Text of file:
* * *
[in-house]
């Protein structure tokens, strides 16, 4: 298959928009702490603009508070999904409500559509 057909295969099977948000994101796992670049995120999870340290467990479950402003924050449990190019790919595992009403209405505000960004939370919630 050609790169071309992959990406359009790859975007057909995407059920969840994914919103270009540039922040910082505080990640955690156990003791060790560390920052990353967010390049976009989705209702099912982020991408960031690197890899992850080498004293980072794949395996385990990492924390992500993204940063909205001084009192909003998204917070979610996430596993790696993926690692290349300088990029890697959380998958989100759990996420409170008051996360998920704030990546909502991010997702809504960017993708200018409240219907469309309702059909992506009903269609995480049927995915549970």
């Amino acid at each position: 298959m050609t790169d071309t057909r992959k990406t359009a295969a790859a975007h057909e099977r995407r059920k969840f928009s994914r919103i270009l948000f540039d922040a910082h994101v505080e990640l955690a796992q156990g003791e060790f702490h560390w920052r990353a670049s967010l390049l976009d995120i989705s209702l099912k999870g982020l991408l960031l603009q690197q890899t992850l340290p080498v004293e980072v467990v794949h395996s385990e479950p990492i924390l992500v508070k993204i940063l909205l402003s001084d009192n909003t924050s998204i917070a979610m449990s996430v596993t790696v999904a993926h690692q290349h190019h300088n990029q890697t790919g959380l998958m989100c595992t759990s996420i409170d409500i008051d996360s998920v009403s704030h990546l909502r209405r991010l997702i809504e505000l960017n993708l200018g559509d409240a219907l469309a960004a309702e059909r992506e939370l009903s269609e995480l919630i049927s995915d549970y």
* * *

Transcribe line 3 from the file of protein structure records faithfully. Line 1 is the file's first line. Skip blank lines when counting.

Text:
């Amino acid at each position: 298959m050609t790169d071309t057909r992959k990406t359009a295969a790859a975007h057909e099977r995407r059920k969840f928009s994914r919103i270009l948000f540039d922040a910082h994101v505080e990640l955690a796992q156990g003791e060790f702490h560390w920052r990353a670049s967010l390049l976009d995120i989705s209702l099912k999870g982020l991408l960031l603009q690197q890899t992850l340290p080498v004293e980072v467990v794949h395996s385990e479950p990492i924390l992500v508070k993204i940063l909205l402003s001084d009192n909003t924050s998204i917070a979610m449990s996430v596993t790696v999904a993926h690692q290349h190019h300088n990029q890697t790919g959380l998958m989100c595992t759990s996420i409170d409500i008051d996360s998920v009403s704030h990546l909502r209405r991010l997702i809504e505000l960017n993708l200018g559509d409240a219907l469309a960004a309702e059909r992506e939370l009903s269609e995480l919630i049927s995915d549970y």